SAY WHAT YOU WILL
by Cammie McGovernHardcover: 352 pages
Publisher: HarperTeen (June 3, 2014)
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John Green's The Fault in Our Stars meets Rainbow Rowell's Eleanor & Park in this beautifully written, incredibly honest, and emotionally poignant novel. Cammie McGovern's insightful young adult debut is a heartfelt and heartbreaking story about how we can all feel lost until we find someone who loves us because of our faults, not in spite of them.
Born with cerebral palsy, Amy can't walk without a walker, talk without a voice box, or even fully control her facial expressions. Plagued by obsessive-compulsive disorder, Matthew is consumed with repeated thoughts, neurotic rituals, and crippling fear. Both in desperate need of someone to help them reach out to the world, Amy and Matthew are more alike than either ever realized.
When Amy decides to hire student aides to help her in her senior year at Coral Hills High School, these two teens are thrust into each other's lives. As they begin to spend time with each other, what started as a blossoming friendship eventually grows into something neither expected.
Amy has cerebral palsy. Matthew has obsessive-compulsive disorder. They come together when Amy convinces her overprotective mother to hire students to walk her between classes during her senior year of high school. They've been going to the same school for years but their newfound unconventional relationship brings to light everything they have in common.
I really admire Cammie McGovern for giving life to two complex characters and opening up a discussion about their issues. She doesn't make the characters fit a perfect version of the story. Matthew is fully awared that his thoughts are irrational but his fear is real. Amy doesn't have full control of her body and she uses a computer to communicate. There's no sugarcoating or romanticizing in sight. All of their problems are presented in a very raw manner and I applaud McGovern for it.
I think when a debut novel is marketed as The Fault in Our Stars meets Eleanor & Park, you might be setting up the bar a little bit too high. As a fan of both of these books, I was slightly underwhelmed by Say What You Will. The story is told in third person, with alternating points of views. I tend to have a difficult time connecting to characters when the story is told in the third person and that happened with this one. I still cared about them but I wasn't too invested in the story. However, the story itself was definitely thought-provoking and very intriguing. The characters are solid and work around their disabilities and issues in a very realistic way. At the end of the day, you don't get a girl with cerebral palsy and a boy with OCD. You get Amy and Matthew: two teenagers growing up and finding their place in this world.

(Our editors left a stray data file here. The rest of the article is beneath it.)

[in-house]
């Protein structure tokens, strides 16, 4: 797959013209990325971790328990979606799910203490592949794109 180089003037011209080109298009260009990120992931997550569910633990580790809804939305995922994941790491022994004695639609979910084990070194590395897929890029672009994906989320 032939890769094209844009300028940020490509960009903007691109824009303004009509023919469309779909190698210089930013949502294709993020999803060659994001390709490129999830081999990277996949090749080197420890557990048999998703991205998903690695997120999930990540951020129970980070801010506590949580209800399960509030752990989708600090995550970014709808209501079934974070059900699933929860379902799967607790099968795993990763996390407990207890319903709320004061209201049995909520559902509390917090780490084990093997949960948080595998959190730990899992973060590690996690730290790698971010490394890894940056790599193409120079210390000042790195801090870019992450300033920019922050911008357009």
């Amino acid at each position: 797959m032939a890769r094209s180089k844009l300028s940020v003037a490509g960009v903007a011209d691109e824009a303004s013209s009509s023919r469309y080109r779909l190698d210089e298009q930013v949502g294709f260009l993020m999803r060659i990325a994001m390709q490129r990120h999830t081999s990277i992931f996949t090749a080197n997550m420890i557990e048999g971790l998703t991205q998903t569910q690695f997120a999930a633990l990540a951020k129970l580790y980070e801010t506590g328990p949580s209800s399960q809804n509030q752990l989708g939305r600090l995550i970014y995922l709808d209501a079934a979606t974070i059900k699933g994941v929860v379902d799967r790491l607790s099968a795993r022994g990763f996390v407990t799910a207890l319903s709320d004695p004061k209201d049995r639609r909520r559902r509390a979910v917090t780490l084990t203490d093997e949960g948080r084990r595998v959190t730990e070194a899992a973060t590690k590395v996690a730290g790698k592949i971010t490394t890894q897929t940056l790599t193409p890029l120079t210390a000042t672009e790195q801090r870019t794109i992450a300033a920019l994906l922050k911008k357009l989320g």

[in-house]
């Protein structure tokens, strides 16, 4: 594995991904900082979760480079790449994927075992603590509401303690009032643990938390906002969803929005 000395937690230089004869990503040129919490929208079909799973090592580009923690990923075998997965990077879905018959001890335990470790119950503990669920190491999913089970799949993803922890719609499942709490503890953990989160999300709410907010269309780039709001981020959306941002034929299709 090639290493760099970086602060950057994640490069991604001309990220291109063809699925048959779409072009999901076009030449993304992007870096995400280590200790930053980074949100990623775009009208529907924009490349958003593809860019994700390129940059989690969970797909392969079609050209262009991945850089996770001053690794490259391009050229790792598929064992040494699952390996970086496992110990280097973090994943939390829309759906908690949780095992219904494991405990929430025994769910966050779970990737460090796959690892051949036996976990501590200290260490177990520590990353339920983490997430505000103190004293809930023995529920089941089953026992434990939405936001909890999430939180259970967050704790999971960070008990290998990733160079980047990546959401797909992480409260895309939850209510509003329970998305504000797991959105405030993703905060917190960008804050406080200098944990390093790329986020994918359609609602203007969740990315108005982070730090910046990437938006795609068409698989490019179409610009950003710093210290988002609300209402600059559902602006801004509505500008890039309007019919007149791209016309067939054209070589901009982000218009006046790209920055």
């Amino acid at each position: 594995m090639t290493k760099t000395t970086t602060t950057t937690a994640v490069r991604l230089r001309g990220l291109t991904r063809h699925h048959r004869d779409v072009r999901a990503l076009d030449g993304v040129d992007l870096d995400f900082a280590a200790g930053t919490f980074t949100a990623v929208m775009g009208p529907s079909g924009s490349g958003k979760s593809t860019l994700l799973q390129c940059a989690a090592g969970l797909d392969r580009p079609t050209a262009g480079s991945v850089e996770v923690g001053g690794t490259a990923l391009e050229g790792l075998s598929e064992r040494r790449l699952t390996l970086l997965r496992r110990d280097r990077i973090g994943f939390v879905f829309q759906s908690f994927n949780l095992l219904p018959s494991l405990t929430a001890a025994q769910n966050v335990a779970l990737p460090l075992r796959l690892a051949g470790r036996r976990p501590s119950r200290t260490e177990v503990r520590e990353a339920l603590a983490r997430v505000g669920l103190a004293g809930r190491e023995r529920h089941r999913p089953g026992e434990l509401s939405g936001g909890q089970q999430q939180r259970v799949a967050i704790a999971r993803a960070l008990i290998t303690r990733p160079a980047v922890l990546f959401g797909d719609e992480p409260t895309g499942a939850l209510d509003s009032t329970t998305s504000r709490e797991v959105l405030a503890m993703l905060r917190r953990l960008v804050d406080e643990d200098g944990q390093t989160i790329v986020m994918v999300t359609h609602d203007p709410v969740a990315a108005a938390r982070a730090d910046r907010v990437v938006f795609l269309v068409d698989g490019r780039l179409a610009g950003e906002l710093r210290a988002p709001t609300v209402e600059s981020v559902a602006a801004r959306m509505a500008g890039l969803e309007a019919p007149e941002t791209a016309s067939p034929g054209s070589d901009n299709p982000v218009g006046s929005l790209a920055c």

I was on board for the majority of the novel. However, it completely lost me about 2/3 of the way in. Something big happens at that point and it kind of ruined the story for me. I don't know how to talk about it without talking about it but I can tell you this: I felt like that turn of events was very strange. I felt like I had an understanding of the characters and their personalities but all of that was thrown out the window without warning. Another issue that I had with this novel is that I suffer from anxiety and Matthew's point of view made me feel really anxious. His point of view contains a lot of repetitive thoughts (he has counting rituals and he's always panicking about everything/everyone around him) that are very difficult to read without feeling really anxious and panicky yourself. This alone says great things about McGovern's writing but I had a hard time getting through some of this novel because of it.
Say What You Will is a very touching story about two teenagers who are not defined by their disabilities. The love story is secondary to their individual triumphs and defeats. You can expect a shock or two (good or bad depending on your taste) in this unforgettable story. While you shouldn't expect this one to be the best book you read this year, Say What You Will is a well-written novel about growing up and overcoming your fears.